The significance of installing a cookie that assigns a unique identifier to each system is that Google is given the ability to read, identify and record every action a users takes when using Google products. The data collected by these cookies, combined with data acquired by content extraction (discussed further within this paper), allows Google to create user profiles based on the subjects they search (Google Search, Google Scholar, Book Search, Blog Search, Image Search, Custom Search), their purchasing habits (Google Checkout), the statements they make within personal communications (Gmail, Google Talk), the activities they participate in (Google Calendar), and the data they store on their computers (Google Desktop).
Groups such as the Electronic Privacy Information Center (EPIC) believe that Google’s practice of monitoring private communications can be construed as a violation of the Fourth Amendment of the Constitution. Their policy could set a bad legal precedent, in that a court might “consider the service as evidence of a lack of a reasonable expectation in e-mail” (EPIC, 2004), giving other service providers, employers and government agencies a legal means for monitoring communications amongst its users. As stated by George Reynolds, author of Ethics in Information Technology, “without a reasonable expectation of privacy, there is no privacy right to protect” (2007, p. 108).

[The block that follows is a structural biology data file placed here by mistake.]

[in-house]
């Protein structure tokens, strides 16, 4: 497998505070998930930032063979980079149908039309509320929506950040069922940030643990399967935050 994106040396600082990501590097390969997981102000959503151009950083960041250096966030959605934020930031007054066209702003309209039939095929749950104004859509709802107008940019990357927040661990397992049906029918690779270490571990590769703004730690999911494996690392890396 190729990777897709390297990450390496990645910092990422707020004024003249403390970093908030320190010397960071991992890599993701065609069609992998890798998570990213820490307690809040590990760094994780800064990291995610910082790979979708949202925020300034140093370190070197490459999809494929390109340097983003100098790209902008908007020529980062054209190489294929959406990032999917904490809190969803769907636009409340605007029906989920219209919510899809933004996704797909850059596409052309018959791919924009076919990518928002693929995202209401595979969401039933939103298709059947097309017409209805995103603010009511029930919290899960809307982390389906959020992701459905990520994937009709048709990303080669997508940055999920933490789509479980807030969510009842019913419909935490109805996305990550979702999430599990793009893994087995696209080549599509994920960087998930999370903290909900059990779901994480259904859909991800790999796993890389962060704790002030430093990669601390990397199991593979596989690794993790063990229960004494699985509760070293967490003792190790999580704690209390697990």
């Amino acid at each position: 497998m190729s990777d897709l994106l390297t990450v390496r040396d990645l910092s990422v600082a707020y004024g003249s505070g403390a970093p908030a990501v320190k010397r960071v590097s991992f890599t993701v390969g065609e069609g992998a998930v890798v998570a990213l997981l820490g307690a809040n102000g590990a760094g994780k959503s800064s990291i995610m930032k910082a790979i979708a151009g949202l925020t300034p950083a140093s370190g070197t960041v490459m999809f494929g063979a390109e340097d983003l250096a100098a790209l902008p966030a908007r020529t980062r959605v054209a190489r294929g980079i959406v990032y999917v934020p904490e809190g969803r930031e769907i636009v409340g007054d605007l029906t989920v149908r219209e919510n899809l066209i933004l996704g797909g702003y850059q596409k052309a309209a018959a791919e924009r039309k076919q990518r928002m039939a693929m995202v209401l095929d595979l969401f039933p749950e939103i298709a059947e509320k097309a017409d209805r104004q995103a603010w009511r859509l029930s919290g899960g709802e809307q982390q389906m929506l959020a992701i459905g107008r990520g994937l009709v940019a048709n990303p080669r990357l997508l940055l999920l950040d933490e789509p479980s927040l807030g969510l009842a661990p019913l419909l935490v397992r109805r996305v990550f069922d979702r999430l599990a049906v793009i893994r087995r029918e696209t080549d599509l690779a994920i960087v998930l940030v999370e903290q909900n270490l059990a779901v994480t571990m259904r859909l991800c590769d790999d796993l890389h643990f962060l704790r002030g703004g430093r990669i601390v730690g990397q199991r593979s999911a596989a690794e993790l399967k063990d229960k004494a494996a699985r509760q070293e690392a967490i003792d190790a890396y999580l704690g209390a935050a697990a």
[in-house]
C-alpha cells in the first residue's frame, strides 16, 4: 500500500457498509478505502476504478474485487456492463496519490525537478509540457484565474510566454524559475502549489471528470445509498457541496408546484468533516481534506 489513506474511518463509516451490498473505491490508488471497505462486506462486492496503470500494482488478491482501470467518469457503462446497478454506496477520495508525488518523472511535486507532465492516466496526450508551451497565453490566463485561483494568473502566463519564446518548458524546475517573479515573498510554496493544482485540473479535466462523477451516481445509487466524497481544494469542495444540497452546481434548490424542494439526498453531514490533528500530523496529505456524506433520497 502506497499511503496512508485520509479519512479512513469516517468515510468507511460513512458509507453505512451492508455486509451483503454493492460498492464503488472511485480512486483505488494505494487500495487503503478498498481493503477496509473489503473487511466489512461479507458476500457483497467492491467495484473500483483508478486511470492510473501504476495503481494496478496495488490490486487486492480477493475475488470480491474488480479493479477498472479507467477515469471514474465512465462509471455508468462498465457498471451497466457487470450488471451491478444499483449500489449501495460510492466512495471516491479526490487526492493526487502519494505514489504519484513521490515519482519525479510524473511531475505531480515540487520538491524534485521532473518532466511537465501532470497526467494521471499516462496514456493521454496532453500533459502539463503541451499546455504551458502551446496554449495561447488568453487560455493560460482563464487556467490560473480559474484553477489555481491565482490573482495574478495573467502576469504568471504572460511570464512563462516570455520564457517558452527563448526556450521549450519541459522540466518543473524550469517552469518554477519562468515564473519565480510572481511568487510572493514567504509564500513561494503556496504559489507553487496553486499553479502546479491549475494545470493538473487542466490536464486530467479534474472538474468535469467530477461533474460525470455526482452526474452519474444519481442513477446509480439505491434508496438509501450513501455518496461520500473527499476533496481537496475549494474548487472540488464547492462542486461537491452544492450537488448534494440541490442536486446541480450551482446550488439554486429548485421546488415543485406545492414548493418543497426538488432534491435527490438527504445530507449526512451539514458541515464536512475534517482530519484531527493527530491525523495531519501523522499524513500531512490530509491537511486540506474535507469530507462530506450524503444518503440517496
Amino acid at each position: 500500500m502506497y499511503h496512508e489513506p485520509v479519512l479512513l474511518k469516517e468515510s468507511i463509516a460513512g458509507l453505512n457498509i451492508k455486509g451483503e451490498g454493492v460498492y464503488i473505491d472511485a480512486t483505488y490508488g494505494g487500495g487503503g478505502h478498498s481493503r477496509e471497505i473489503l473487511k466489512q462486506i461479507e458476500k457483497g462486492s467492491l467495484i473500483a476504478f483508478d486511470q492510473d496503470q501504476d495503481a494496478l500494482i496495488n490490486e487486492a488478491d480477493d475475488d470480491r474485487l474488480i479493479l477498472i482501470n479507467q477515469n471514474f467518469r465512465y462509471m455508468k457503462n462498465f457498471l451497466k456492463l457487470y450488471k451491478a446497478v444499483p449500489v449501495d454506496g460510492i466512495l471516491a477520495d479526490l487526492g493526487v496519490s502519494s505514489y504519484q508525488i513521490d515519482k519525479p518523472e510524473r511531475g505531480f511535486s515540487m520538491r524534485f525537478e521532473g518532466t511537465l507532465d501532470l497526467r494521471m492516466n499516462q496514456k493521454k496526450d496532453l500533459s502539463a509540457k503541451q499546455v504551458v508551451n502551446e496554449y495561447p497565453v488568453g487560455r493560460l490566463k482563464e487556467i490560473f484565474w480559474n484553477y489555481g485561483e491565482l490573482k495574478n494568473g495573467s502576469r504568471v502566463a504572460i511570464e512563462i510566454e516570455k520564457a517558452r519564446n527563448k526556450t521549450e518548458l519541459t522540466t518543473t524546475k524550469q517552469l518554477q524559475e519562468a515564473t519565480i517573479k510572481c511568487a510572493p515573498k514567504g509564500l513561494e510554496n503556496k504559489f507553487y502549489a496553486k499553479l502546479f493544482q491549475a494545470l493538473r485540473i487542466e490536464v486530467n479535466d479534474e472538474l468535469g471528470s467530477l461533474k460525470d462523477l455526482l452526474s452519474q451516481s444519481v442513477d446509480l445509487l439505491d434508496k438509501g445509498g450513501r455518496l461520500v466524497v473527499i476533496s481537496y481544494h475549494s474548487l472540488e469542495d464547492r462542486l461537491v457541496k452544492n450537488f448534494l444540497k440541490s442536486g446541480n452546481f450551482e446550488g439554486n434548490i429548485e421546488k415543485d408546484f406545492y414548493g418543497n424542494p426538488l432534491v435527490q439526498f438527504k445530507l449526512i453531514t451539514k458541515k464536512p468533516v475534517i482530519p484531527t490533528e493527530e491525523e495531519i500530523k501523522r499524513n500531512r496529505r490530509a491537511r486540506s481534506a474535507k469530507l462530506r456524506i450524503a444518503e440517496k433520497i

Google Desktop was originally developed and released as a means for a simplified and faster search of a user’s personal computer. The tool, which requires installation on the user’s computer, allowed the user to perform two consecutive queries – one which was sent to Google to perform a Web search while the other searched the user’s personal index housed on their computer. The results page would then feature two separate sets of findings – one public and one private. The language of Google’s privacy statement in regards to the original release of Desktop stated that “these combined results can be seen only from your own computer; your computer’s content is never sent to Google” (Arrington, 2006).
One of Google’s most blatant violations of privacy rights is the introduction of Google Maps Street View, a sub-service of Google Maps. Released in May of 2007, Street View displays high-resolution photographs taken from the street level of many major metropolitan cities throughout the country. It provides the user with a virtual tour of these cities and allows them to zoom in with the ability to view close up shots of landmarks, buildings, and any other object present at the moment of capture, including people. Screen captures taken from Street View cameras have included images of women sunbathing in bikinis and men walking into strip clubs (Schroeder, 2007). A glaring example of privacy invasion is a recent case uncovered by The Smoking Gun (“Warning”, 2008) in which Google’s Street View cameras crossed property boundaries and captures images of a Pittsburgh homeowners driveway, garage and backyard (including such detailed views as their children’s trampoline) after driving on to the home’s private driveway with the cameras capturing constant screen shots – an unmistakable invasion of presumed privacy. As of this writing, it is unknown whether or not the homeowners in this case have made contact with Google regarding the issue of trespassing and if so, what Google’s response might have been.